About this WINE
Domaine de la Janasse
Brother-and-sister team Christophe and Isabelle Sabon continue to work wonders at Janasse – a domaine founded by their father, Aimé Sabon, in 1973. They now farm around 90 hectares, 18 of which are in Châteauneuf-du-Pape. These are dotted across numerous plots in the northeast of the appellation, in the commune of Courthézon, where the soils are more sandy and therefore much cooler. They also have a few parcels on the famous, clay soil plateau of La Crau. Grapes are largely de-stemmed; concrete tanks are used for the Grenache and old oak for the Syrah and Mourvèdre. In other words, everything is fairly traditional. While they have been farming largely in accordance with organic principals for years, they are now undergoing full conversion to organic and expect to gain certification in 2024.
Christophe says ’20 is a great vintage for freshness. He describes his wines this year as naturally elegant, possessing both power and refinement. It reminds him of his ’00 vintage, showing similar elegance, only a little more richness.
The most celebrated village of the Southern Rhône, Châteauneuf-du-Pape is the birthplace of the now indispensable French Appellation d’Origine Contrôlée system – imperfect though it may be. Compared to the Northern Rhône, the vineyards here are relatively flat and often feature the iconic galet pebbles – the precise benefits of which are a source of much debate. Minimum alcohol levels required by the AOC are the highest in France, but at 12.5% it is well below the natural generosity of Grenache, which only achieves its full aromatic potential when it is fully ripe and laden with the resultant high sugars. Syrah and Mourvèdre contribute the other defining elements in the blend, adding pepper, savoury spice and structure to the decadent Grenache. There are a further 10 permitted red grape varieties which can be used to adjust the “seasoning”. Of the five white varieties permitted, it is Grenache Noir’s sibling – predictably perhaps – Grenache Blanc, which dominates, though Roussanne shows a great deal of promise when handled well, notably at Château de Beaucastel.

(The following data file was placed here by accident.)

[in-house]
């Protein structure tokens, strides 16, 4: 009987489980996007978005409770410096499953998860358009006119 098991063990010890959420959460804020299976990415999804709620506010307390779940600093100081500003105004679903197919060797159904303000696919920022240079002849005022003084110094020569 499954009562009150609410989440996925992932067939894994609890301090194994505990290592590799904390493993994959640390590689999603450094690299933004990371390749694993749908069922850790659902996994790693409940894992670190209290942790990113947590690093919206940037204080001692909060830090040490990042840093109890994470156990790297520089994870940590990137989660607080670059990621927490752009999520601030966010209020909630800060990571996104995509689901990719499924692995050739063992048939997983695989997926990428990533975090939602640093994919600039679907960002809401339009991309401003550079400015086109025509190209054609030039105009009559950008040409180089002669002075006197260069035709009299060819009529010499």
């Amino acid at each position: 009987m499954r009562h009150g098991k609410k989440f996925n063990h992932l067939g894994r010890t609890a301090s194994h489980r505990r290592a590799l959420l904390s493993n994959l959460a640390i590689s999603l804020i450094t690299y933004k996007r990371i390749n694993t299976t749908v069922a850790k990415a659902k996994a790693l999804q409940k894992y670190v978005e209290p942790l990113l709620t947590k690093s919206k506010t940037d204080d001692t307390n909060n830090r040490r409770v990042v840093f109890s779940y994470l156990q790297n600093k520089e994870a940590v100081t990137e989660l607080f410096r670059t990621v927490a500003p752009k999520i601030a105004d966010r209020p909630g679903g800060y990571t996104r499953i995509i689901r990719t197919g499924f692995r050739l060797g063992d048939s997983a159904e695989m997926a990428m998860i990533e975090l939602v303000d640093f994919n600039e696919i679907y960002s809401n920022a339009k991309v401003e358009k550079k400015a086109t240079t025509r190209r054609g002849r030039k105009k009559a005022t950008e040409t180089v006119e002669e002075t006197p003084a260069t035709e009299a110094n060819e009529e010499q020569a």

White Rhône Blend
In the north, the white wines of Hermitage, Crozes-Hermitage, St-Joseph, and St-Péray are produced from blends of Marsanne and Roussanne. Generally Marsanne is the dominant partner and it lends colour, body and weight to the blend, as well as richly scented fruit. Roussanne, a notoriously low yielder and pernickety to grow, produces intensely aromatic wines which contribute bouquet, delicacy and finesse to the blend.
Until about 15 years ago there was very little interest in southern Rhône whites as it was widely believed that the combination of dull non aromatic grapes and the baking summer heat meant quality wine production was nigh impossible. Since then the quality has improved markedly through the introduction of cool fermentation techniques and increased plantings of northern Rhône white grapes.
The base of many blends is still Grenache Blanc, a widely planted variety producing fresh wines with apple-like fruits, often with hints of aniseed. Ugni Blanc is still found in many blends, as is Clairette though their general lack of character and definition has led to a reduction in plantings. The future for southern Rhône whites appears to lie with Roussanne, Marsanne, and, increasingly, Viognier.